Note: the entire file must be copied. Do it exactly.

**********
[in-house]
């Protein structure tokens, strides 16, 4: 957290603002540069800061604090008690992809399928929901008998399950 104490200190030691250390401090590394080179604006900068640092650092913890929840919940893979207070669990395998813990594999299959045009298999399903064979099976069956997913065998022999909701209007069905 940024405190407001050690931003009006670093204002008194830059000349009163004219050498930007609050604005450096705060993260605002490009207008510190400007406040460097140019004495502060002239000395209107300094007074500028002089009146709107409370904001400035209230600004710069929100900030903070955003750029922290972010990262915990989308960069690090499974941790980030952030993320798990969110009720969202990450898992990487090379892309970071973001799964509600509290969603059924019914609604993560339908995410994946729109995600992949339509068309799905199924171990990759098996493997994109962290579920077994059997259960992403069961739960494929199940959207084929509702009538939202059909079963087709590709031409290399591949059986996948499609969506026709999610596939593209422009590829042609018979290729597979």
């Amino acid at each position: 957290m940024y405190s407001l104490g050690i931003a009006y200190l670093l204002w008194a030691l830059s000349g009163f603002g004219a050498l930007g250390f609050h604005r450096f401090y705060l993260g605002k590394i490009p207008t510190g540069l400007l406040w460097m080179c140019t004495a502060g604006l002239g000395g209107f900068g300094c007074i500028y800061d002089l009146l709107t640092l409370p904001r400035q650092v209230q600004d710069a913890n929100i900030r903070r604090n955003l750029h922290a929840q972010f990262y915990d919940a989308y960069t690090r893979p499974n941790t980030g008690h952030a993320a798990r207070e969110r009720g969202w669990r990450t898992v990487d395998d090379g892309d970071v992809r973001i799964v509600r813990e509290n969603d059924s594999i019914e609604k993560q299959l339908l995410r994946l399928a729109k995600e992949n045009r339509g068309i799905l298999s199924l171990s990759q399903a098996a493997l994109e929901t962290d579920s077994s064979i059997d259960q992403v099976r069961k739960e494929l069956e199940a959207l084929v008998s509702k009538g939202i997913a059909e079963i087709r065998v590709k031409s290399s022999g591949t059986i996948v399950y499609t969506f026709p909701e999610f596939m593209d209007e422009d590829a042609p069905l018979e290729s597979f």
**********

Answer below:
[in-house]
């Protein structure tokens, strides 16, 4: 957290603002540069800061604090008690992809399928929901008998399950 104490200190030691250390401090590394080179604006900068640092650092913890929840919940893979207070669990395998813990594999299959045009298999399903064979099976069956997913065998022999909701209007069905 940024405190407001050690931003009006670093204002008194830059000349009163004219050498930007609050604005450096705060993260605002490009207008510190400007406040460097140019004495502060002239000395209107300094007074500028002089009146709107409370904001400035209230600004710069929100900030903070955003750029922290972010990262915990989308960069690090499974941790980030952030993320798990969110009720969202990450898992990487090379892309970071973001799964509600509290969603059924019914609604993560339908995410994946729109995600992949339509068309799905199924171990990759098996493997994109962290579920077994059997259960992403069961739960494929199940959207084929509702009538939202059909079963087709590709031409290399591949059986996948499609969506026709999610596939593209422009590829042609018979290729597979």
């Amino acid at each position: 957290m940024y405190s407001l104490g050690i931003a009006y200190l670093l204002w008194a030691l830059s000349g009163f603002g004219a050498l930007g250390f609050h604005r450096f401090y705060l993260g605002k590394i490009p207008t510190g540069l400007l406040w460097m080179c140019t004495a502060g604006l002239g000395g209107f900068g300094c007074i500028y800061d002089l009146l709107t640092l409370p904001r400035q650092v209230q600004d710069a913890n929100i900030r903070r604090n955003l750029h922290a929840q972010f990262y915990d919940a989308y960069t690090r893979p499974n941790t980030g008690h952030a993320a798990r207070e969110r009720g969202w669990r990450t898992v990487d395998d090379g892309d970071v992809r973001i799964v509600r813990e509290n969603d059924s594999i019914e609604k993560q299959l339908l995410r994946l399928a729109k995600e992949n045009r339509g068309i799905l298999s199924l171990s990759q399903a098996a493997l994109e929901t962290d579920s077994s064979i059997d259960q992403v099976r069961k739960e494929l069956e199940a959207l084929v008998s509702k009538g939202i997913a059909e079963i087709r065998v590709k031409s290399s022999g591949t059986i996948v399950y499609t969506f026709p909701e999610f596939m593209d209007e422009d590829a042609p069905l018979e290729s597979f």